Intrinsic Motivation

“Having students reach milestones and “kicking their own goals” so to speak is what truly matters to us…”

Do you remember the days at school that felt like a never-ending drag?

Chances are they’re not easily forgotten. At Tutor Partners we want our students to be excited about attending tutoring sessions, interested in acquiring new skills, and eager to explore new ways of thinking. 

More importantly, we aspire to have them feeling the value within themselves when they succeed, not because they receive rewards, but simply because it provides them with a sense of accomplishment. In short, this begins and is instilled through intrinsic motivation. 

How is this achieved? In this article, we’ll explain the importance of motivation coming from within and why this has the power to carry us throughout life.

The Limits of External Motivation

Motivating humans to learn for learning’s sake isn’t easy, which is often why external motivators such as prizes or parties are used in school classrooms. External motivators aren’t inevitably bad; some may encourage students effectively. For example, an “A” on an assignment is typically more thrilling than the successful learning that is accomplished within itself. 

Most kids are sold short. Often the experience of learning can be reward enough— if value is applied. The truth is, kids don’t need free stuff for motivation, they appreciate the connections made in learning more so when it matters to them. 

Motivational Strategies That Work

Experience suggests educators who connect with students and provide a multitude of opportunities to participate in their own learning are generally successful at encouraging intrinsic motivation. 

In the tutoring process, we’ve found when students know that their ideas and opinions about what they’re studying are valued, they feel like they’re part of the learning process, and this encourages greater active participation and connectedness.

Our approach is founded on “working together” which sends a message to students that they have the freedom to learn in ways that function best for them. And together we can problem-solve to find solutions to roadblocks in learning.

Giving students a voice in decisions—can help them develop that greater sense of control, and in turn, foster intrinsic motivation required to succeed. As tutors, we express what is expected from students to reinforce the importance of becoming responsible and invested in their learning.

The Power of Choice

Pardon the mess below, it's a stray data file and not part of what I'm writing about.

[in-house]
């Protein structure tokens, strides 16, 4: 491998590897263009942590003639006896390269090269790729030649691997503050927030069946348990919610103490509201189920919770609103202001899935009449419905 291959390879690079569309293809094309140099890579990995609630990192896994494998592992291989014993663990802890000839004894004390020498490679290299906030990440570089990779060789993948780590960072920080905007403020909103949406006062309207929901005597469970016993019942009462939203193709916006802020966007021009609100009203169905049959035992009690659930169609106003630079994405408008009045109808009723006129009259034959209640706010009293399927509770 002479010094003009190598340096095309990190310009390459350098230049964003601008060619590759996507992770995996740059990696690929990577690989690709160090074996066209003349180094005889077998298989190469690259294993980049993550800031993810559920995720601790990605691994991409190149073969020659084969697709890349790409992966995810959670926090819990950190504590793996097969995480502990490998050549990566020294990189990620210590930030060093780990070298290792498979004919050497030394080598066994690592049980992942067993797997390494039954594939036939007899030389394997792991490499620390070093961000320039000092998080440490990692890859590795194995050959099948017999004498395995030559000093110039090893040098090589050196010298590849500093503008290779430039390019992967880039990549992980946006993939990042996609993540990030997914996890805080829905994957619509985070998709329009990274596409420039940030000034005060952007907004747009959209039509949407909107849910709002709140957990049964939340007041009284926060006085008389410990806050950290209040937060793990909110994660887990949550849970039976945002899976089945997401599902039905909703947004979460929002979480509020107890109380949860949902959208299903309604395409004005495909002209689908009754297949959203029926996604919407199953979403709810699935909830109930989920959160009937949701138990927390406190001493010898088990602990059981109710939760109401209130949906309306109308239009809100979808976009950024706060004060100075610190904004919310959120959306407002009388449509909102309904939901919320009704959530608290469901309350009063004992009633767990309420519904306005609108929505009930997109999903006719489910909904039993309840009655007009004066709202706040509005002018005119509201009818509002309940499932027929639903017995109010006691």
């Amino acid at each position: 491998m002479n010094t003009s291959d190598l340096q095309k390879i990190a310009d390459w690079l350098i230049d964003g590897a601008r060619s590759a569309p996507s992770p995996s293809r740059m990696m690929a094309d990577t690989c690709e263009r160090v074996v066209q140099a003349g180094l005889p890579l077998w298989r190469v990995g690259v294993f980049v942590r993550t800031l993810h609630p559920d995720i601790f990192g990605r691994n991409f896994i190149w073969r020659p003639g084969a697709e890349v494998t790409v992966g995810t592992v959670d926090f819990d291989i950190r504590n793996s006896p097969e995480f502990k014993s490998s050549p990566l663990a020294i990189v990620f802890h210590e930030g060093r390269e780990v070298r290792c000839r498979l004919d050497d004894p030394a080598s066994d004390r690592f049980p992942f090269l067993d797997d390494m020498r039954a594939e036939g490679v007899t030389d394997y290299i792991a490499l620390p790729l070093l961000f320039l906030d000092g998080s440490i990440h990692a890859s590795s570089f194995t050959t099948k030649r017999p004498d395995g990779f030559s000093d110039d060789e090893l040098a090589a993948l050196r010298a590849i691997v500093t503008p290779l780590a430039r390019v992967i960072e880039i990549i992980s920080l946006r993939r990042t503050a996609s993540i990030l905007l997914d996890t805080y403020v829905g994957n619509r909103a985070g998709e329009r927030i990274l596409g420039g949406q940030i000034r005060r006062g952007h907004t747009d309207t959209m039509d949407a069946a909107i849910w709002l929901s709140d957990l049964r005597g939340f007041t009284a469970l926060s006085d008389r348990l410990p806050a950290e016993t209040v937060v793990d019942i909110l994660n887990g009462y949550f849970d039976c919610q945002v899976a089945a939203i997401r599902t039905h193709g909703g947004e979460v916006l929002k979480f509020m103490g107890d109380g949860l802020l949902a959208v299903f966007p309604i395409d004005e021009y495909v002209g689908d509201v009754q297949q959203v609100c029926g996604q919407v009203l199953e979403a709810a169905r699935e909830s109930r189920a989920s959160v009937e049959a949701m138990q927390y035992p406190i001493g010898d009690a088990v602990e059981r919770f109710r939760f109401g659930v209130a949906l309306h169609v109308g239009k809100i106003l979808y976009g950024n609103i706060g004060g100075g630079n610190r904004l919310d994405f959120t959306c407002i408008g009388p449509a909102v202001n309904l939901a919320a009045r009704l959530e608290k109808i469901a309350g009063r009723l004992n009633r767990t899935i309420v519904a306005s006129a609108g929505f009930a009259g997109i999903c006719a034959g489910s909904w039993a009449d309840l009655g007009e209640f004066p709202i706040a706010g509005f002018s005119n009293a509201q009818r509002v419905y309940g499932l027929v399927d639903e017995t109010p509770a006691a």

Encouraging intrinsic motivation in students can be challenging at times, however, keeping in line with the positive, it’s possible. Setting goals at the beginning of the semester and committing to them out loud sets a path for what students intend to achieve for themselves. 

Essentially, asking students “what and how” they will approach learning, instead of telling them what to do, is a clear way to instill self-direction and, eventually, intrinsic motivation. Overall, the ability to choose is key.

Why Intrinsic Motivation Matters

Students, who find the motivation within, are likely to be driven for a lifetime of learning. Reading for leisure, for example, will serve students well throughout their academic careers and lives beyond. Being informed and aware of the world around us is another key to a successful future. 

Ways to Cultivate Intrinsic Motivation

Build Upon Mastery, so that it’s “significant and awesome”: As we’ve mentioned true connections make a difference. Jim Carrey once said in his Commencement Speech to graduate students at Iowa’s Maharishi University of Management: “Your job is not to figure out how it’s going to happen for you, it’s opening a door in your head, and when the door opens in real life, just walk through it.”

A Higher Purpose: When students work towards the greater good, or something larger than themselves, maintaining the motivation to achieve a goal is easier.

The Fear of Failure: Failure is not always the best motivator, especially for learners. The fear of failing a subject certainly has its place, in reality, however, we must avoid using this as a substitute for intrinsic motivation.

All students are capable. 

This may appear simple in principle, and yet it’s underrated. Often students feel incapable of completing a task before they try it. The power of the “You can do it” attitude speaks not only towards tasks at hand but volumes for continued success and self-worth. 

Intrinsic motivation isn’t established in a day. Our major goal is for students to move from lacking motivation completely to adopting an intrinsic attitude into their work to performing well for their own sake of performing well.

Kids won’t remember everything we teach them; that is the human brain. However, we strongly believe in the work we do as educators and therefore foresee our students applying the same attitude towards their own work. Be it academically, socially, and emotionally this will lead to powerful effects for a lifetime. The self-belief we utilize within matters most of all.

“You could fail at what you don’t love, so you might as well take a chance on doing what you love.”

~ Jim Carrey

Just be, live freely.

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